Tableau also has several built-in base maps available for your background.

Tableau uses the “Web Mercator” projection: This is the same as Google Earth/Maps. Small-scale maps (i.e., large area of coverage) may look stretched out in an unattractive way since it greatly exaggerates the size of areas near the poles.

Useful Mapping Capabilities

Plot points: Tableau works really well for plotting coordinate data (Longitude (X) and Latitude (Y) values) as points.  The coordinates must have values in decimal degrees with negative longitudes being east of Greenwich and negative latitudes being south of the equator.

Points with time slider
Point data with time slider

Time slider: If you move a categorical “Dimension” variable onto Tableau’s Pages Card, you can get a value-based slider to filter your data by that variable’s values (date, for instance, as in Google Earth). This is shown in the image above.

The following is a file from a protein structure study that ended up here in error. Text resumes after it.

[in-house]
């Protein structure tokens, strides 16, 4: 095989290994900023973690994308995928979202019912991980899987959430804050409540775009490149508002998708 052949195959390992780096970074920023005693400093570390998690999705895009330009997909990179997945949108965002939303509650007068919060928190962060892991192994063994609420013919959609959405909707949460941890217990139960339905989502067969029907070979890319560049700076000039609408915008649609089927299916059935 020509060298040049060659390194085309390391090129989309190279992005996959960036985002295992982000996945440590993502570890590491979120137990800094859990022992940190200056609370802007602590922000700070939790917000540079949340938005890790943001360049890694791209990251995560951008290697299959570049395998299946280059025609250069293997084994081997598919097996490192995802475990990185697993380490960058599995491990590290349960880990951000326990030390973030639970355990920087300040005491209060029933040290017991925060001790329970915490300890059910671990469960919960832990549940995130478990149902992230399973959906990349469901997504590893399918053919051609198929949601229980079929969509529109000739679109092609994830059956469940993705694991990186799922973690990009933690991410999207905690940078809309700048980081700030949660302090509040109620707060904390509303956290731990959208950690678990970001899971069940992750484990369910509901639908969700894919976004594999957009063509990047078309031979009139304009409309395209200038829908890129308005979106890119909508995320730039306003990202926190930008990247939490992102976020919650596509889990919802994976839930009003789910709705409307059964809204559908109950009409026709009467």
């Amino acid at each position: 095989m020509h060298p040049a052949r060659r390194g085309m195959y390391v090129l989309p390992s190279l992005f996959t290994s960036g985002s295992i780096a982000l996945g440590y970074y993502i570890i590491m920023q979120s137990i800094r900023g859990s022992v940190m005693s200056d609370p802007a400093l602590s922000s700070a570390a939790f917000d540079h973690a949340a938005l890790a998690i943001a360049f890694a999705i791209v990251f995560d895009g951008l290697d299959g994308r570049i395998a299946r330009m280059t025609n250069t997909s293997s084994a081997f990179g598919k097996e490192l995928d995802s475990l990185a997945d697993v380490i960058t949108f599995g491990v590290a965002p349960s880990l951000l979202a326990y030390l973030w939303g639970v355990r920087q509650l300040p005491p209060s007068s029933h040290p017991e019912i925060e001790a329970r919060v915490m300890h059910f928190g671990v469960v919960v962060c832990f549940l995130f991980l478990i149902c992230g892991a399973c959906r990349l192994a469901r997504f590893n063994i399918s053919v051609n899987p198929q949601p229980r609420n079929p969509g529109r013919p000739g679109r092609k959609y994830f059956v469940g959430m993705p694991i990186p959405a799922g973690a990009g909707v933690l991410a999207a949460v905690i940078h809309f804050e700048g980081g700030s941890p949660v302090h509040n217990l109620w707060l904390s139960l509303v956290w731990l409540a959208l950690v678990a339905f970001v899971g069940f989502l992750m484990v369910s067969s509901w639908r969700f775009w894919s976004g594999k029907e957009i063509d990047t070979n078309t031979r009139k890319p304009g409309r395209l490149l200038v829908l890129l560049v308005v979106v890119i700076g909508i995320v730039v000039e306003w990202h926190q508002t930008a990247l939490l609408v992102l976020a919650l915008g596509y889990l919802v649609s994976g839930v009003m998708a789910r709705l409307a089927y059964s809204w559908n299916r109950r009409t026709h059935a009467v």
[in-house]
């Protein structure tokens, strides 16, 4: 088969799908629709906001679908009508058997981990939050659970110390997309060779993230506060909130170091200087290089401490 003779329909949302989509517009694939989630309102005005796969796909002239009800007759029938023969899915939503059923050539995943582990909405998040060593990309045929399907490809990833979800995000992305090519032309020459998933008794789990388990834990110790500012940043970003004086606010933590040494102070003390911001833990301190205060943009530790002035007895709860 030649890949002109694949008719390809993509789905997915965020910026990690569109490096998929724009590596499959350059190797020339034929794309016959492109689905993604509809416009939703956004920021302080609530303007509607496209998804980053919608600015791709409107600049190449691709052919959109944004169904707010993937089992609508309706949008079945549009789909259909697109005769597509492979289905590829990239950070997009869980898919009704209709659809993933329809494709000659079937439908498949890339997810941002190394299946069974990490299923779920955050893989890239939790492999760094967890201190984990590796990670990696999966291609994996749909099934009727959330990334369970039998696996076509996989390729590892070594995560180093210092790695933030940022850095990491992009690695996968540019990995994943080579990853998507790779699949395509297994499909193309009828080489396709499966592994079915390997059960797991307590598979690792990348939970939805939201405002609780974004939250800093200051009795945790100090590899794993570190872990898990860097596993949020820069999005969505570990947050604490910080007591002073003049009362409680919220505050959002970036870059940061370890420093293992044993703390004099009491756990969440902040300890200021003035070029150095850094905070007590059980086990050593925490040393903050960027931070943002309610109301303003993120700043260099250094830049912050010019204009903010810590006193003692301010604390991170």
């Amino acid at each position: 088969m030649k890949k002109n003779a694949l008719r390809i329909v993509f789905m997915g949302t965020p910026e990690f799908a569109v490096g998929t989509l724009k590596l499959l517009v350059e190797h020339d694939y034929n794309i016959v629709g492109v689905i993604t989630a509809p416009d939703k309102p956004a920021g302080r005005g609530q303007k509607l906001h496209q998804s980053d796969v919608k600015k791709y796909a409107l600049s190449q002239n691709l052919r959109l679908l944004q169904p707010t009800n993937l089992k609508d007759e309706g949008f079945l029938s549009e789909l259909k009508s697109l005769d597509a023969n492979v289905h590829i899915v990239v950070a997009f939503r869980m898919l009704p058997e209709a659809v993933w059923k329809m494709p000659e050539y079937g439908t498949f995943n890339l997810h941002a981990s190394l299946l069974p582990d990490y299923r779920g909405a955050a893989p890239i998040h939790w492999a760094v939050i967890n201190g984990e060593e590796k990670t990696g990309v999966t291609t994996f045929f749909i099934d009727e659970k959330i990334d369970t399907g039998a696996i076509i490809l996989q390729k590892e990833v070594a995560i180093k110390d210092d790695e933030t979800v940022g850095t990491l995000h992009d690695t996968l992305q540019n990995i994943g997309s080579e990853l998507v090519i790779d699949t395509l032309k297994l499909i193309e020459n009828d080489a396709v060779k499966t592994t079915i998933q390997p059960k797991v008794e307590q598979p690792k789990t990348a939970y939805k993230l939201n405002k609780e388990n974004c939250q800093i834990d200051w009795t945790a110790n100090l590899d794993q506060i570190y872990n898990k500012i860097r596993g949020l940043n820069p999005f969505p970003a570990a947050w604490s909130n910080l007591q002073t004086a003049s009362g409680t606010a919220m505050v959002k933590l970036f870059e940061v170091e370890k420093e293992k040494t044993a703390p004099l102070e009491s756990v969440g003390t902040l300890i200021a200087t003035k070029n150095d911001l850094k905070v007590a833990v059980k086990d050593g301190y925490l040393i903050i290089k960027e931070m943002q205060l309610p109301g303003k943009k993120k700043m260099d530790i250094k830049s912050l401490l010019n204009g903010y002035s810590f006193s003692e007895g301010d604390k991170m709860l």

Heatmap of point distribution: You can choose Tableau’s “Density” option on its Marks card to create a heatmap, which may display the concentration of your data locations in a smoother manner.

Filter a map’s features: Tableau’s Filter card is akin to ArcGIS’s Definition Query, to allow you to look at just a subset of the features in a data table.

Shade polygons to reflect attribute values: Choropleth maps (polygons shaded to represent values of a variable) are easy to make in Tableau. Generally, you’ll have a field with values that match a built-in geography, like countries of the world or US counties.  But you can also connect to spatial files (e.g., Esri shapefiles or GeoJSON files), which is especially helpful if the geography isn’t built into Tableau (US Census Tracts are an example).

Choropleth Map
Filled map using color to indicate values